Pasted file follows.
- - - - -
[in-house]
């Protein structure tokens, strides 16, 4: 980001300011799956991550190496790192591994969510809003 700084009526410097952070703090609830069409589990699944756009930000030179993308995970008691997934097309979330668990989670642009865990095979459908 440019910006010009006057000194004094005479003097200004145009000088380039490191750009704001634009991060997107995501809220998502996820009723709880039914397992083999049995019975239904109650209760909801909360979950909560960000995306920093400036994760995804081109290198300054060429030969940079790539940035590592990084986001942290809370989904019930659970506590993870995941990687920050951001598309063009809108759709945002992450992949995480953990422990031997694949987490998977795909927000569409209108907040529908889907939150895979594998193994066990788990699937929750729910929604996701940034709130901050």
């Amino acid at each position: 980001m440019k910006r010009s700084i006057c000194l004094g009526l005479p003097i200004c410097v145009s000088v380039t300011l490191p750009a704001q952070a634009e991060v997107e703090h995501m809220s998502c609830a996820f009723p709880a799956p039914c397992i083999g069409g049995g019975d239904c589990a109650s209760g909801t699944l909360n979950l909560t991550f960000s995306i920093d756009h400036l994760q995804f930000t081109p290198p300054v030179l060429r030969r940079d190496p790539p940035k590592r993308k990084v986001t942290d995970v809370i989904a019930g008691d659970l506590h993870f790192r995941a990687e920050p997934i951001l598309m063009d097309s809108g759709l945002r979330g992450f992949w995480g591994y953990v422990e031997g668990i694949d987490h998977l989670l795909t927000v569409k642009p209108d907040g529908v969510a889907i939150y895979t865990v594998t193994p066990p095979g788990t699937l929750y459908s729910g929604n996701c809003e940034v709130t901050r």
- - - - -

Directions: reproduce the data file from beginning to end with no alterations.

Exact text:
[in-house]
């Protein structure tokens, strides 16, 4: 980001300011799956991550190496790192591994969510809003 700084009526410097952070703090609830069409589990699944756009930000030179993308995970008691997934097309979330668990989670642009865990095979459908 440019910006010009006057000194004094005479003097200004145009000088380039490191750009704001634009991060997107995501809220998502996820009723709880039914397992083999049995019975239904109650209760909801909360979950909560960000995306920093400036994760995804081109290198300054060429030969940079790539940035590592990084986001942290809370989904019930659970506590993870995941990687920050951001598309063009809108759709945002992450992949995480953990422990031997694949987490998977795909927000569409209108907040529908889907939150895979594998193994066990788990699937929750729910929604996701940034709130901050």
């Amino acid at each position: 980001m440019k910006r010009s700084i006057c000194l004094g009526l005479p003097i200004c410097v145009s000088v380039t300011l490191p750009a704001q952070a634009e991060v997107e703090h995501m809220s998502c609830a996820f009723p709880a799956p039914c397992i083999g069409g049995g019975d239904c589990a109650s209760g909801t699944l909360n979950l909560t991550f960000s995306i920093d756009h400036l994760q995804f930000t081109p290198p300054v030179l060429r030969r940079d190496p790539p940035k590592r993308k990084v986001t942290d995970v809370i989904a019930g008691d659970l506590h993870f790192r995941a990687e920050p997934i951001l598309m063009d097309s809108g759709l945002r979330g992450f992949w995480g591994y953990v422990e031997g668990i694949d987490h998977l989670l795909t927000v569409k642009p209108d907040g529908v969510a889907i939150y895979t865990v594998t193994p066990p095979g788990t699937l929750y459908s729910g929604n996701c809003e940034v709130t901050r």